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Nassau evaluates reviving downtown Bethpage

Doug Rodriguez owns Bike Junkie in downtown Bethpage.

Doug Rodriguez owns Bike Junkie in downtown Bethpage. (Oct. 12, 2012) Credit: Ed Betz

Downtown Bethpage, with its empty storefronts and anemic commerce, is not a happening place.

But Nassau wants to give the humble hamlet, hometown of County Executive Edward Mangano, the business, through a $140,000 county initiative to help find a cure.

The county is conducting a retail market study, a traffic analysis, a resident and business survey on its newly launched, and public workshops, the first set for Nov. 28.

The market analysis and parking evaluation are to be completed by year's end. The entire project is set to wrap by July with a revitalization report, officials said.

The downtown's commercial vacancy rate is higher than the average for Nassau downtowns, county public works department spokesman Michael Martino said. Data provider Long Island Index in 2010 put Bethpage's downtown vacancy rate at 12 percent, compared with the 9 percent county average, he said.

"This made little sense, since the area has the attributes necessary to support a thriving local business district," Martino said in a statement. He cited mixed-use opportunities, the Long Island Rail Road station and "engaged civic and business organizations" as examples.

Bethpage Chamber of Commerce president Gary Bretton said he has seen many places "going out of business right in the heart of Bethpage . . . The potential for growth could be great if it's done right."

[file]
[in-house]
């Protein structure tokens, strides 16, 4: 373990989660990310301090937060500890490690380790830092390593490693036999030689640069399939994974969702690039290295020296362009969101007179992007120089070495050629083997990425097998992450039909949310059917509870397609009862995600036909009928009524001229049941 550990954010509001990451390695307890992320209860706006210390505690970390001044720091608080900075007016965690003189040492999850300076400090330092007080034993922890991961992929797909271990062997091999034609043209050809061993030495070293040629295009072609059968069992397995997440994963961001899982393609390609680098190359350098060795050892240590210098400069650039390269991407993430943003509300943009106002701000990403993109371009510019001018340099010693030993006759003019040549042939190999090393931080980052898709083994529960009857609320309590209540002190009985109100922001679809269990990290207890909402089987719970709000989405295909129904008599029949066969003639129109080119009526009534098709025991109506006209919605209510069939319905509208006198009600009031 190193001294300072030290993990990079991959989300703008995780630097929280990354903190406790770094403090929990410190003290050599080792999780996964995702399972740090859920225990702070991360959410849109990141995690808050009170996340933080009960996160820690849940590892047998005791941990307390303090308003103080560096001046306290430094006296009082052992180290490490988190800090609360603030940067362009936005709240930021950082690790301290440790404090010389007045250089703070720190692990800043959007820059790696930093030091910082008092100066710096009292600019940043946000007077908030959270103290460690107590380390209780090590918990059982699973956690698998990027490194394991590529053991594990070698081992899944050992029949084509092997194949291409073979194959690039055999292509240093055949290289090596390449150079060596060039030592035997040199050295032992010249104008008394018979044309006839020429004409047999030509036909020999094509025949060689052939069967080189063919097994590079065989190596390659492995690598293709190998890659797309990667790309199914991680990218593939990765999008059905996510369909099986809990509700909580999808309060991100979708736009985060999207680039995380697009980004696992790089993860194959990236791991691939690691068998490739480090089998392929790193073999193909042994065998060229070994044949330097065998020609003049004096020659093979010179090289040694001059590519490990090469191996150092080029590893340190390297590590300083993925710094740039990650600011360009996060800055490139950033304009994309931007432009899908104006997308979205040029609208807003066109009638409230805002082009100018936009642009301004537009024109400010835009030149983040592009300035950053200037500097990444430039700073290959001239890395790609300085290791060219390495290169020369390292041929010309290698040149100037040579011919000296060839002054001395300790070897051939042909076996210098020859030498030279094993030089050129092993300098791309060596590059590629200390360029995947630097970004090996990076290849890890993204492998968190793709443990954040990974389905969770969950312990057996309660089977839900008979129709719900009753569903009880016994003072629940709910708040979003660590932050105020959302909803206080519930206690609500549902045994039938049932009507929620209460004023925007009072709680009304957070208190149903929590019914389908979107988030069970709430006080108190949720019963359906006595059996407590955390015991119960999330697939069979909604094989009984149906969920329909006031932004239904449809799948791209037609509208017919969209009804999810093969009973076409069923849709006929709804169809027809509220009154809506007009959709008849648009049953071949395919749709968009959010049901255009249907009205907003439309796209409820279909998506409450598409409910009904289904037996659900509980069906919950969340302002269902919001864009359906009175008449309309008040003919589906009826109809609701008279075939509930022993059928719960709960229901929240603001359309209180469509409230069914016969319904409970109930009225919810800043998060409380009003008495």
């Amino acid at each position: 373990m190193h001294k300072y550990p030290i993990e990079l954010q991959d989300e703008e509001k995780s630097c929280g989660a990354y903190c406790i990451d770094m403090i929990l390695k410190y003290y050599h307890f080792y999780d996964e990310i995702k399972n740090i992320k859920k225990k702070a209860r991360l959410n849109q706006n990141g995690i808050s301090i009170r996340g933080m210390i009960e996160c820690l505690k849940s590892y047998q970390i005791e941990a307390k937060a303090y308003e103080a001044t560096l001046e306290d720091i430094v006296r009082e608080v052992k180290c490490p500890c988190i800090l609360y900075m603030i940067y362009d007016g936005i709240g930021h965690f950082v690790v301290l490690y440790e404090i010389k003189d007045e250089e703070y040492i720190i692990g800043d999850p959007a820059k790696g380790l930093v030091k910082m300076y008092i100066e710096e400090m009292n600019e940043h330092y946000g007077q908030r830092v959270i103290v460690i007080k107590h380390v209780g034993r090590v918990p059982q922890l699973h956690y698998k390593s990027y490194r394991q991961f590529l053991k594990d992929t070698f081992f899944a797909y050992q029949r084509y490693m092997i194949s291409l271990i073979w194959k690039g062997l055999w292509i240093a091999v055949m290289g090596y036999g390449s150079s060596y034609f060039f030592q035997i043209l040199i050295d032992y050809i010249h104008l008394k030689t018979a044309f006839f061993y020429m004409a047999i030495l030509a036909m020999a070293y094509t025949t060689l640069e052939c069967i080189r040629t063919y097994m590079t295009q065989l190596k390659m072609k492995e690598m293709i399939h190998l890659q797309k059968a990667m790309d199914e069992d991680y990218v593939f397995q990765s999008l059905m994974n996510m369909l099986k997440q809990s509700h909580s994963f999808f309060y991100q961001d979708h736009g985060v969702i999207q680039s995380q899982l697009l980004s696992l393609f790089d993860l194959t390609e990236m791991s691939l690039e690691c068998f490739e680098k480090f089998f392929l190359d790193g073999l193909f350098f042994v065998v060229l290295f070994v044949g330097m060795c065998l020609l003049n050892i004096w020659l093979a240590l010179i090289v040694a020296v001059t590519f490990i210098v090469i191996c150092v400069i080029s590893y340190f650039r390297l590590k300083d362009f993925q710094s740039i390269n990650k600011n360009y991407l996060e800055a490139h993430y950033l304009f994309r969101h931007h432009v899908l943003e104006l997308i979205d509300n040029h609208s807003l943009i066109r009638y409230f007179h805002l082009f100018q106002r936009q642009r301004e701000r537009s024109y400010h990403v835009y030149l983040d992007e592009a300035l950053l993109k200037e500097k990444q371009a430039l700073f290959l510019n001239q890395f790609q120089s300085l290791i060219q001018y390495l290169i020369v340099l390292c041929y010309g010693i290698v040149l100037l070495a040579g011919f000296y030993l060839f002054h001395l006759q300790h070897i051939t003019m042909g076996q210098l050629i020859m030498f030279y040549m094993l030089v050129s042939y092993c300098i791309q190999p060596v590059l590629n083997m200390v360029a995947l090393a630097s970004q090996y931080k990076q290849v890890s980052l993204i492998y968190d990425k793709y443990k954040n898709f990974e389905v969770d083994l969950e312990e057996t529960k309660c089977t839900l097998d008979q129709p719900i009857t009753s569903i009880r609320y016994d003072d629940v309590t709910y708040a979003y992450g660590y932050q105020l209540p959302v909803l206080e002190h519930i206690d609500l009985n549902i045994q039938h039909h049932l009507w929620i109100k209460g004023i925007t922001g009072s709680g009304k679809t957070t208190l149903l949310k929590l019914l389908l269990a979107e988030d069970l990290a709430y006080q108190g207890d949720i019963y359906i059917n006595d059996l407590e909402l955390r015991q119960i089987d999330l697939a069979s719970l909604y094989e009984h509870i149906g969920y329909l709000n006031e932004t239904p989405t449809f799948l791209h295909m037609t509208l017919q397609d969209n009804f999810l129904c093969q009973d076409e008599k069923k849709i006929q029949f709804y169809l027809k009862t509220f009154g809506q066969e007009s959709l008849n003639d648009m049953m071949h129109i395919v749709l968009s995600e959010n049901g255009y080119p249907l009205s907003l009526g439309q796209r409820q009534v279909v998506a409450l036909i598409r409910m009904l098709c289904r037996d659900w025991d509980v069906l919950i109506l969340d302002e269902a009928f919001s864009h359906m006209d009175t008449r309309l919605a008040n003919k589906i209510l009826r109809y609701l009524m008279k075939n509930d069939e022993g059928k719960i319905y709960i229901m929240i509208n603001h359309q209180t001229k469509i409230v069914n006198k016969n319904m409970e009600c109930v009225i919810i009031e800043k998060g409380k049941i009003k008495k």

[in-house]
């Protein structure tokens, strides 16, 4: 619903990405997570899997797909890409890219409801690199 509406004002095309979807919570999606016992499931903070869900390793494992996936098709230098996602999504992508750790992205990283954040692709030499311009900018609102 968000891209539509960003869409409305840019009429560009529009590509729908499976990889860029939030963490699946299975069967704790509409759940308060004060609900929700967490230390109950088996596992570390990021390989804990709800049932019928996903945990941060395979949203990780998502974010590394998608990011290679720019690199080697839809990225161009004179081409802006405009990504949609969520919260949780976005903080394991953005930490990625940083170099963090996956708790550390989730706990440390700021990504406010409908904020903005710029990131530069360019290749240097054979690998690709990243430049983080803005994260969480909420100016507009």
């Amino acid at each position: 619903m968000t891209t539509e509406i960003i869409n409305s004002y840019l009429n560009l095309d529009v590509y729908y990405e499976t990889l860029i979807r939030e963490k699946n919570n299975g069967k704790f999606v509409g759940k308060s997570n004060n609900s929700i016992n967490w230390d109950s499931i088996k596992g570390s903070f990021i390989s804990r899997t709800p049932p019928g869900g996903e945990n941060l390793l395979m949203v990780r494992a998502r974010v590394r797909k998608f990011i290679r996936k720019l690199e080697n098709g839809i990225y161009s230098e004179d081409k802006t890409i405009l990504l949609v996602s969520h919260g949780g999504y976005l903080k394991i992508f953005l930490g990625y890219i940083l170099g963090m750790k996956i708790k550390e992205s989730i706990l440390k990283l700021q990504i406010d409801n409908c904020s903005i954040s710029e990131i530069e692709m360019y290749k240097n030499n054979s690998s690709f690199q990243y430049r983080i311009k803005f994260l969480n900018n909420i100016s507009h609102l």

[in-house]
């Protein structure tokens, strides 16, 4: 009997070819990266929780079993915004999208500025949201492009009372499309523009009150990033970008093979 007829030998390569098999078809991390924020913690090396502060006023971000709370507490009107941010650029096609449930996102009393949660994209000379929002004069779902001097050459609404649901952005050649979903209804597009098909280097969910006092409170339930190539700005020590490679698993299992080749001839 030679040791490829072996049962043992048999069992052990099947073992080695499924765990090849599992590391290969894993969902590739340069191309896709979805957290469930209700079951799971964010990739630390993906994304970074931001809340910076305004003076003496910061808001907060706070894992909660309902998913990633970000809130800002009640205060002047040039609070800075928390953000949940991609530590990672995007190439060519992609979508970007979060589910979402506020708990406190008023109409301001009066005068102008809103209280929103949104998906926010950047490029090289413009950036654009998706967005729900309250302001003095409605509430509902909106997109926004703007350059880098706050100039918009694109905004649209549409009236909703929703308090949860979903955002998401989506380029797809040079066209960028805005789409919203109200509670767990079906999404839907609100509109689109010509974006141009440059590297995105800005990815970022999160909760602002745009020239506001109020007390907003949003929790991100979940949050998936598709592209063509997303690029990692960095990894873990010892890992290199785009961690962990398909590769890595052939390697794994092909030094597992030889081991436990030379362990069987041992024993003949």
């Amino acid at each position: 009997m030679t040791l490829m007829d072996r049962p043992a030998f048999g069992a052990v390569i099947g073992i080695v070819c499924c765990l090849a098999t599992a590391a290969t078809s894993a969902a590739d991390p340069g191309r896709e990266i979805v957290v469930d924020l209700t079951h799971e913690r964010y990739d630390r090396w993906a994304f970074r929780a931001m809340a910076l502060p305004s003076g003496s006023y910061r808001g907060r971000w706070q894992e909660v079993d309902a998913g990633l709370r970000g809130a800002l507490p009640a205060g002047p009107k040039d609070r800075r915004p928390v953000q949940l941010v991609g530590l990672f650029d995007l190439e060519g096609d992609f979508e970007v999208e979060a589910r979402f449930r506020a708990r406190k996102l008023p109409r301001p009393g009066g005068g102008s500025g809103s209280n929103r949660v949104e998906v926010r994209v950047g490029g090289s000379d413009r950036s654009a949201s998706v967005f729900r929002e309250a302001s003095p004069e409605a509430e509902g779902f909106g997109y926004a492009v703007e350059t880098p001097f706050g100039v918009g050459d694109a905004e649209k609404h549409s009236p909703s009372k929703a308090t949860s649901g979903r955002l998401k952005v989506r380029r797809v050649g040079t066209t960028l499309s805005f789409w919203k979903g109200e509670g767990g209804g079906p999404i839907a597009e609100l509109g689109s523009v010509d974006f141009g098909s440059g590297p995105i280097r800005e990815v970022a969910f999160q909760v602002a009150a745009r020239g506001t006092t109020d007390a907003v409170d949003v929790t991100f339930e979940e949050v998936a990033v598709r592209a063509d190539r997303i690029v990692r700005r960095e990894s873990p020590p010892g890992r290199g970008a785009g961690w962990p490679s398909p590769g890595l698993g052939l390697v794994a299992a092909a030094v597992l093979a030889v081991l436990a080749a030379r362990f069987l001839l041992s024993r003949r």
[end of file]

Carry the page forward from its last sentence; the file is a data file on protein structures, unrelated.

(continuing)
The county said Mangano was not available for comment on Bethpage, but his spokesman, Brian Nevin, said the project could lead to job creation and Bethpage could serve as a model for other Nassau communities. Martino said the county also has provided downtown planning support to Glen Cove, Port Washington and Inwood, among others.

Bethpage's downtown is defined by county-hired planning firm Nelson, Pope & Voorhis as the area around the train station that includes Stewart Avenue and Broadway.

The firm is studying parking use to learn if and where more is needed, partner Kathy Eiseman said. It's examining where people shop, eat and "where else they might be spending money that they could be spending downtown," she said.

Eiseman said the project is meant to collect data and make recommendations for action. "You have to make sure you identify the problem before you solve it," she said.

Preliminary studies have shown that the downtown could use more sit-down restaurants, and that it has the potential to be a niche market for recreational goods, with Bethpage State Park nearby, she said.

"It makes sense to me," said Doug Rodriguez, 47, owner of the Bike Junkie bicycle shop downtown. The hamlet has benefitted from beautification efforts that standardized the look of sidewalks, streetlights and garbage bins on both sides of the train tracks, he said.

The county hired "smart growth" nonprofit Sustainable Long Island to oversee the survey, which about 400 people have completed, and community outreach.

"This is going to build a really strong foundation," said group executive director Amy Engel.

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